For the moment, resistance in gold is seen overhead near $895 and selling into that level was recommended by trading-oriented gurus such as Dennis Gartman. We will not turn neutral on the metal until and unless it takes out such layers of resistance overhead. As for the $1100-$1200 target, well, you tell us what kind of news such a pop might require. Seems they have already been published. Might we get those numbers fulfilled? Has risk gone from the system? Are those pointless questions? The real one is - how long (if achieved) will such conditions last? It could be measured in hours. That covers the short-term buyers/sellers.

But, what of the longer-term accumulators? Well, they might wish to get used to the idea that the 400-odd tonnes that will come out of the IMF's coffers will roughly correlate to a $100 discount against where bullion prices might otherwise find themselves over the next 24 to 36 months. The folks at Goldman call this a 'limited' impact. However, when coupled with the potential for additional tonnage coming onto the market from the gold ETF (and, come it will, in a down-phase) we could make a case for an additional $100 discount against where values might otherwise be found.

Thus, the $630 to $980 range we projected in late December could turn out to be a conservative one. As such, the far-horizon holders should welcome stability and a price orbit around equilibrium levels (now near $650, formerly near $425 for three decades). Let other assets do the volatile mambo, while gold anchors a portfolio and provides enhanced returns and lowered risk. That said, do not overload on a good thing. Even if you are still convinced that this whole crisis thing is going open the gates of Hades.

Now, for some of the good news. As values stabilize, and as the crisis clouds roll away, buyers -important buyers- will once again emerge in gold. Prosperity and tradition-motivated buyers. Indian savers, Chinese yuppies, Western designers and fabricators, and other similar takers. They will once again provide a counterbalance and a structural glue that will make for a healthier market.

Over to Barclays and a bit of technical blueprint analysis. Yes, we could also quote Merv Burak or Elliott Wave - but you can find those tea leaves in the Kitco commentary section. For now, let's have a look at the head-and-shoulder pattern and examine the price dandruff fallout from same. It is, at the moment, the number one concern for gold players. All other factors are on the 'keep warm' shelf. Courtesy, Bloomberg:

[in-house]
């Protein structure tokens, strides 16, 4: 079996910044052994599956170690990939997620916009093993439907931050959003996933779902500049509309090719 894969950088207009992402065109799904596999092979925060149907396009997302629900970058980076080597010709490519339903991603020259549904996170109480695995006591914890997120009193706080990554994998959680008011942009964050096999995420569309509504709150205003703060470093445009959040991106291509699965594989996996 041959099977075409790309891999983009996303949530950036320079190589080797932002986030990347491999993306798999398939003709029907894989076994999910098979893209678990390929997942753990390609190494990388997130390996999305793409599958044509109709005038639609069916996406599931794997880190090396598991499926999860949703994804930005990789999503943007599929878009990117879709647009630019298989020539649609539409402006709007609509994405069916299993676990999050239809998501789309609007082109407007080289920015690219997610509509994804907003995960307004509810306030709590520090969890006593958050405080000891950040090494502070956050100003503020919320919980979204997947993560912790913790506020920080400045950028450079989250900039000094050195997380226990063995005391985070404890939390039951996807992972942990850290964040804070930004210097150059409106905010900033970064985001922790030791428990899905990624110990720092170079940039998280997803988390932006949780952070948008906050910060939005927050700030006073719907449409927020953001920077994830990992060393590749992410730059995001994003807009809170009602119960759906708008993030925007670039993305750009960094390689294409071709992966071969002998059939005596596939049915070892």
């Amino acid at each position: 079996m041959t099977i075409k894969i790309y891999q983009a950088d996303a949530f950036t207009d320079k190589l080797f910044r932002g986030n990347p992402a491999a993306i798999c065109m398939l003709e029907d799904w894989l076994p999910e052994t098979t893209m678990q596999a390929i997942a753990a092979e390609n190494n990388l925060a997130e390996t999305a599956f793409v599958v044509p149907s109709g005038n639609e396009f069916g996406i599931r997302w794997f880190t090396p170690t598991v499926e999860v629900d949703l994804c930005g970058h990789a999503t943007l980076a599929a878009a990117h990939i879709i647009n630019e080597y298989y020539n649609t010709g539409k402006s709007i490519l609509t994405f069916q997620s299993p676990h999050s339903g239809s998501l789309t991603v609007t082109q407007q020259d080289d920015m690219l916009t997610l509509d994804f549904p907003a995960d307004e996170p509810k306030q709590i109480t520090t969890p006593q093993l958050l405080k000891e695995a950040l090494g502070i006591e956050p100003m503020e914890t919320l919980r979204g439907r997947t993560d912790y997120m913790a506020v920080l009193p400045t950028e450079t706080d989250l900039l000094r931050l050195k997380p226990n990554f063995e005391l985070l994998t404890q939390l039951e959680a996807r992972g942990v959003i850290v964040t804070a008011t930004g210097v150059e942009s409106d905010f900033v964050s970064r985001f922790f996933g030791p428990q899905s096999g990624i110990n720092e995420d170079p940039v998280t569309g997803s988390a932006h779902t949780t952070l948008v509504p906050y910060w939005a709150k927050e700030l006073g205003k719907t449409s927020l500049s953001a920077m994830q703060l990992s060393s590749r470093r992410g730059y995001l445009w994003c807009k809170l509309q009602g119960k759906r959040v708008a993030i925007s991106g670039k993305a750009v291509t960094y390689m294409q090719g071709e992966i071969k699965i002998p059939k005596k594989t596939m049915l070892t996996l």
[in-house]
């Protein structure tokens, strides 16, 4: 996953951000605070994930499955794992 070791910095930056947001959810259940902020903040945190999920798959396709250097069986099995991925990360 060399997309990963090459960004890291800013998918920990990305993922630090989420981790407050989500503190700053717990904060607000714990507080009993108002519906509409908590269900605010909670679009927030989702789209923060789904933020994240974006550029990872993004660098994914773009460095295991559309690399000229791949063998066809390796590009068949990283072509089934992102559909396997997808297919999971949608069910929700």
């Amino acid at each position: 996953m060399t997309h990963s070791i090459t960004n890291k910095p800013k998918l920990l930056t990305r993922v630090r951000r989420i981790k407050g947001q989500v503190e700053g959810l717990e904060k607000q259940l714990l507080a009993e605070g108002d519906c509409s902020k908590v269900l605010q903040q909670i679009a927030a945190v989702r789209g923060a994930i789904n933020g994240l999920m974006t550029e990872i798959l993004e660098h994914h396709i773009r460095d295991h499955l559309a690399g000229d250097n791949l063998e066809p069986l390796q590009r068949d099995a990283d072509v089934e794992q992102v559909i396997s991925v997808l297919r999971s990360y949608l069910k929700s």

"Gold may extend declines after failing to hold its break above $1,000/$1,040 an ounce, Barclays Capital said, citing trading patterns. Combined with the recently completed “head and shoulders” top, this suggests gold is likely to “head lower in range” in the near term, Jordan Kotick, New York-based global head of technical analysis at Barclays Capital, wrote in a note e-mailed today. A head and shoulders pattern is a peak, followed by a higher peak, then another peak. It forms after an uptrend and once completed, gold should move lower.

“We are disappointed by the move below $882, as this has alleviated the bullish potential we previously noted for the months ahead,” Kotick wrote. “Our preferred wave count suggests further corrective activity this quarter,” he added, referring to the Elliott Wave Theory. Gold for immediate delivery gained as much as 0.7 percent to $875.20 an ounce today, and traded at $874.70 at 9:14 a.m. in Singapore. The metal dropped to $865.49 yesterday, the lowest since Jan. 23, and 14 percent down from this year’s high of $1,006.29 on Feb. 20.

“While capped by $900, the risk is for further weakness to a swing target near $845, or even a measured move at $805,” wrote Kotick. “In the bigger picture, we are holding onto our view of a move to $1,200, though this is now likely a story for the second half of 2009.”

We will certainly contribute a second-half projection of our own, come the end of June. In the interim, let the participants duke it out and the forces at work... do their work. Do not, repeat, do not let go of the core 10% under any circumstances short of Chapter 11. As GFMS put it this morning, the game is about capital preservation, not capital gain. It's what gold has been all about, all along, but was recently (two years at least) disregarded as a result of...something else that's ages-old: temptation.

Until tomorrow,

Jon Nadler
Senior Analyst
Kitco Bullion Dealers Montreal